Shares in offshore engineering firm McDermott International (NYSE:MDR) have soared 14.3% after the firm rejected an aggressive $2 billion USD takeover bid from rival European firm Subsea 7 (OTC:SUBCY). The bid was timed to disrupt a planned merger between McDermott and U.S. engineering firm CB&I (NYSE:CBI).
Subsea 7’s unsolicited proposal stated that the company would purchase all of McDermott’s shares for $7 per share – provided McDermott cancel its planned merger with CB&I. It was a strong offer, too; at the time of writing, it is above McDermott’s current share price of $6.88, even after this afternoon’s rise. At the closing time last Friday, McDermott shares were valued at just over $6. McDermott’s jump in value today can most likely be attributed to Subsea 7’s initial offer, which got investors excited. McDermott’s subsequent refusal suggests that the firm feels that its current industry position is a strong one, which could have further fueled a stock jump.
The deal would have made Subsea 7 the industry leader in subsea umbilicals, risers, and flowlines (SURF), propelling it ahead of current offshore engineering competitors TechnipFMC and Saipem, according to research by Rystad Energy.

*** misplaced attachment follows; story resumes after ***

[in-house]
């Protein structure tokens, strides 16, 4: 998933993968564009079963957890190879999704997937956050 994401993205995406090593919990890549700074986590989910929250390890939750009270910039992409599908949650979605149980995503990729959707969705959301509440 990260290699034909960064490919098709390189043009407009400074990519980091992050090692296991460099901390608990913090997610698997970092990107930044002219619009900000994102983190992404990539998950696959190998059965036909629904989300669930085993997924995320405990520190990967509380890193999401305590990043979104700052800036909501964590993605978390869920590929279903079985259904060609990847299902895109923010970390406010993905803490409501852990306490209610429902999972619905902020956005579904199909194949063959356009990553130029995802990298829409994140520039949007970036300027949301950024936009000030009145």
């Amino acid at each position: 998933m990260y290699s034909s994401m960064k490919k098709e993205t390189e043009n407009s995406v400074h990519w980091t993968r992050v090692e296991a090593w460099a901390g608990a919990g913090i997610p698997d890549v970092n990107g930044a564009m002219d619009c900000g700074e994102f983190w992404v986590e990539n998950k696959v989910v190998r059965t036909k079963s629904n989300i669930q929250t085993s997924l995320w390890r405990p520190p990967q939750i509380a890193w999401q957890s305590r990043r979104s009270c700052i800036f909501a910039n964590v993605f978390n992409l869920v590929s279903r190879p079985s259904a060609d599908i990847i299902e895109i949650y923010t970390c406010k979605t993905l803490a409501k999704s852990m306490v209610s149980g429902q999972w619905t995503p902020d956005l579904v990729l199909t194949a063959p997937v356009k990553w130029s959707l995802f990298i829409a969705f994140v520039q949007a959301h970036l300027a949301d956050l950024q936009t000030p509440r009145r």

The CB&I Merger
McDermott and the Chicago Bridge and Iron Company (CB&I) announced plans for an all-stock combination back in December. The transaction, valued at about $6 billion USD, would see a ‘premier’ offshore and onshore engineering firm with a broader technology portfolio. McDermott shareholders would come out with 53% of the combined entity, which would also retain the McDermott name. Meanwhile, CB&I shareholders would receive the remaining 47% while also being entitled to 2.47221 shares of McDermott for every CB&I share owned.
Subsea’s sudden unsolicited offer today certainly had – and still has – the potential to disrupt the McDermott-CB&I merger. The fact that McDermott has rejected the offer suggests, at least for now, that the original merger plans will go through.
McDermott announced its offer rejection in a statement, claiming that Subsea’s offer was “not an attractive alternative” to the CB&I merger. The offer also “significantly undervalued” McDermott, the company said. It remains to be seen whether Subsea will up the offer further, but for now, it seems that the McDermott-CB&I merger will go ahead. McDermott’s market cap is currently valued at $1.96B.
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